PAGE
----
• Dream Sequence: The Dream Realm portions, also potentially the entire game.
  • Exactly What It Says on the Tin: JB is Jibolba's Brother. As in that's actually his name.
  • Foreshadowing:
    • The Dream Juju has a sheepish voice very similar to Tlaloc.
    • JB hasn't heard of a Dream Juju.
  • Inevitable Waterfall: Tak and Jibolba's barreling down the river ends with them falling off a waterfall.
  • Life Meter: Exhibited by changing colors in the feather on Tak's head.
  • Little "No": The Caged Juju repeats it frequently since Tak isn't good at guessing what's in the box.
  • MacGuffin/MacGuffin Title: The Staff of Dreams.
  • Mystery Box: The Caged Juju wanted Tak to play a guessing game so Tak will get a key to a lift.
  • New Work, Recycled Graphics: The game notably has the same graphics as Tak 1.
  • Ninja Pirate Zombie Robot: Lok mentioned the zombie ninjas of the Black Mist to Dead Juju.
  • Permanently Missable Content: Since the game doesn't have replay value, the potion cards can be missed forever.
  • Punctuated! For! Emphasis!: "Hey! Can! You! Guys! Quit! That!?"
  • Production Foreshadowing: The Black Mist Tribe from Tak: The Great Juju Challenge were first mentioned twice in the game.
  • Promoted to Playable: In the multiplayer mode, several characters from the game become this.
    • Jibolba
    • Flora
    • Dead Juju
    • Lok
    • Fauna
    • Tlaloc
    • JB
      • During the final boss fight against Tlaloc, Tak can temporarily take control of Lok, Jibolba and Dead Juju to prevent Tlaloc’s nightmare minions from harming them.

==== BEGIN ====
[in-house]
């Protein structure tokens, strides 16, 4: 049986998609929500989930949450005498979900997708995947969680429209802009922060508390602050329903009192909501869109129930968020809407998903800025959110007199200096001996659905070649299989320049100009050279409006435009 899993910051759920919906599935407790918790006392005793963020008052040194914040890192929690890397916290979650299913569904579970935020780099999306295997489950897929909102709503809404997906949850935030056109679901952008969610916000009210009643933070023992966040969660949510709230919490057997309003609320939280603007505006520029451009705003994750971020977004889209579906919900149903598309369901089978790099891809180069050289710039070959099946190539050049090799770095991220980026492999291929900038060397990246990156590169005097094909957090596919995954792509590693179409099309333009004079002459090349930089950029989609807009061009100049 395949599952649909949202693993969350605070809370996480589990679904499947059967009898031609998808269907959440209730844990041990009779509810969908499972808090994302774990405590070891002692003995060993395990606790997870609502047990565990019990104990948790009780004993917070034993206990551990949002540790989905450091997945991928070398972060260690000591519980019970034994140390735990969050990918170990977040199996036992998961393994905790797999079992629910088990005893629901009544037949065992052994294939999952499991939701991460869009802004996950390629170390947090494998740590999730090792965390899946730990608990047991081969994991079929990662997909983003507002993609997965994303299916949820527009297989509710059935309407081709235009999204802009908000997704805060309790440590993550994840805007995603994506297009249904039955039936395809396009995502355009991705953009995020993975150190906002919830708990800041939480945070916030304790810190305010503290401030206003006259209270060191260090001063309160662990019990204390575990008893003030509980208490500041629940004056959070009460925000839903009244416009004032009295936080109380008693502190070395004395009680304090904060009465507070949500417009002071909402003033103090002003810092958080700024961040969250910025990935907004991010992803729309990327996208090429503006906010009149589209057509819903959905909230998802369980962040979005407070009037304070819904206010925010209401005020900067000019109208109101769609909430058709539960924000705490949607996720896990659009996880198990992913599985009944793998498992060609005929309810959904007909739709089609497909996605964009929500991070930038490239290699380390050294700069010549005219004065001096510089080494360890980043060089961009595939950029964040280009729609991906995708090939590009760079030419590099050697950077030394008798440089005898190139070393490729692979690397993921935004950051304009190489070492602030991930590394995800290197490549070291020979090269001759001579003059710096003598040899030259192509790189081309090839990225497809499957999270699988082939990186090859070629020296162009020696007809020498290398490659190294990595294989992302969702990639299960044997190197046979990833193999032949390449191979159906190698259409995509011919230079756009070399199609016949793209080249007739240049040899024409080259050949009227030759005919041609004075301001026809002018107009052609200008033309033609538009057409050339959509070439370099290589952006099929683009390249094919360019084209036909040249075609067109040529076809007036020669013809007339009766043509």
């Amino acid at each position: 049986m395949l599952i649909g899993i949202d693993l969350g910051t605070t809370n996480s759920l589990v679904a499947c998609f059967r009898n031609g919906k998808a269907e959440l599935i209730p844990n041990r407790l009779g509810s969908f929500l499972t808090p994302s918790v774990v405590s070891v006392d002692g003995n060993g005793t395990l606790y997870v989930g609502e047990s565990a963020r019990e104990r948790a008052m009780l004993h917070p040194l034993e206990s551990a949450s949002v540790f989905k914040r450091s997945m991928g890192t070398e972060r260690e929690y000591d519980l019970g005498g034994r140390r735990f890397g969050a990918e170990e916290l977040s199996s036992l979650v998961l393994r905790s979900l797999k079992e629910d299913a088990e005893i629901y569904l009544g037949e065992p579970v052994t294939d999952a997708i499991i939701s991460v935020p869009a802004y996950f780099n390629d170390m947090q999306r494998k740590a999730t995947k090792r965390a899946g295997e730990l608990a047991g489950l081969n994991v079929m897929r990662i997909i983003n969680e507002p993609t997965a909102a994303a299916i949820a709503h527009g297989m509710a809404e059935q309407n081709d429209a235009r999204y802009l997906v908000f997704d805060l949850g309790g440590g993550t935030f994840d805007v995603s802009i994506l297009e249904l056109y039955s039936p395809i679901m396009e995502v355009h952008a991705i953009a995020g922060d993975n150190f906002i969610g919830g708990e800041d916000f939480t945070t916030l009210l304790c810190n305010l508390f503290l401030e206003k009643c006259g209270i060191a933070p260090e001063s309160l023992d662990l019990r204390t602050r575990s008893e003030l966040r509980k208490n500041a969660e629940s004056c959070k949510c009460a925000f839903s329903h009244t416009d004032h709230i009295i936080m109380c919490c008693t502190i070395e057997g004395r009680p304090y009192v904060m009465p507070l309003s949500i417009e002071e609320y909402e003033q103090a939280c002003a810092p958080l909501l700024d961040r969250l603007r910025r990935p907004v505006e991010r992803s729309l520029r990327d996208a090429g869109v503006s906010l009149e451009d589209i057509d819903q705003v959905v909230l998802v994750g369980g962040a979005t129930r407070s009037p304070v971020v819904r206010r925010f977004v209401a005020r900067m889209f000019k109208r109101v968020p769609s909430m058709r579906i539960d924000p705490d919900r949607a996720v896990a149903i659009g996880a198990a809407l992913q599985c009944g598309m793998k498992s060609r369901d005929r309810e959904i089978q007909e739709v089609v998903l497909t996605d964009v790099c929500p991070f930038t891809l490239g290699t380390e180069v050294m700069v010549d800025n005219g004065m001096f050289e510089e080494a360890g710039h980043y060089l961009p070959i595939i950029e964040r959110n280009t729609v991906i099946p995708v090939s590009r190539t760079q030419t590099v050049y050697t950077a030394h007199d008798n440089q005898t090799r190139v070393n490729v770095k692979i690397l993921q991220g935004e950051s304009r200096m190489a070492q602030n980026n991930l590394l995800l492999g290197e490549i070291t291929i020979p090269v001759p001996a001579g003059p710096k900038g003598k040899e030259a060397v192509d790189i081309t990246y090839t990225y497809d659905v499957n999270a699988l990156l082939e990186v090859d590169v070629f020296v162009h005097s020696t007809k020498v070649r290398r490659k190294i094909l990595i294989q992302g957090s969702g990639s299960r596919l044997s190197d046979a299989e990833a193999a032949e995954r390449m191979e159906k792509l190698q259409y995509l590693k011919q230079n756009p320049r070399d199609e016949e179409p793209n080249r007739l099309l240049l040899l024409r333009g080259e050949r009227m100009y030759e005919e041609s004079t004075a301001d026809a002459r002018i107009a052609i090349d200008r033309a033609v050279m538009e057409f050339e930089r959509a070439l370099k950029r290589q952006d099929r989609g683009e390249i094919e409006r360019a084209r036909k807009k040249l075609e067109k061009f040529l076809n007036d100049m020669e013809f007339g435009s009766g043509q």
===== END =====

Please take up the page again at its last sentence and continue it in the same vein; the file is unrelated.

• Rapid-Fire "No!": The Caged Juju yelled "No-no" after Tak claimed he was guessing that Lok was in the box.
  • Save the Princess: The game appears to be a basic Save the Princess plot, with the dream world thrown in for flavor. Turns out there is no princess, just Pins and Needles on top of each other, and the "Horrible Beast" Tak takes out is the Dream Guardian. Oops.
  • Shout-Out:
  • Time Skip: Takes place sixteen days after the first game.
  • Trailers Always Spoil: The trailers always show the true villain.
    • Clips in the trailers are basically higher resolution versions of the in-game cutscenes.
  • Trick Boss: The game has you fight Tlaloc in his sheep form and a herd of black sheep, before both Tak and him turn into Dream Guardians for the real battle.
  • Two Halves Make a Plot: As the Staff of Dreams broke into two, Tak has to find the other half.
  • Wham Line: "Tak, remember when I told you you might learn something about yourself? Well, what you just learned is you're an idiot!"
  • Wham Shot: The princess is actually Pins and Needles.
  • You and What Army?: Tak says this to Tlaloc near the end of the game, in which the latter brings in a herd of black sheep that don't hurt Tak in any way. Tak promptly defeats the herd by throwing them off the stage.


Video Example(s):


"Watch out, Tak! Ahead of us!"

Tak and Jibolba river trip ends with an inevitable waterfall.

How well does it match the trope?

5 (7 votes)

Example of:

Main / InevitableWaterfall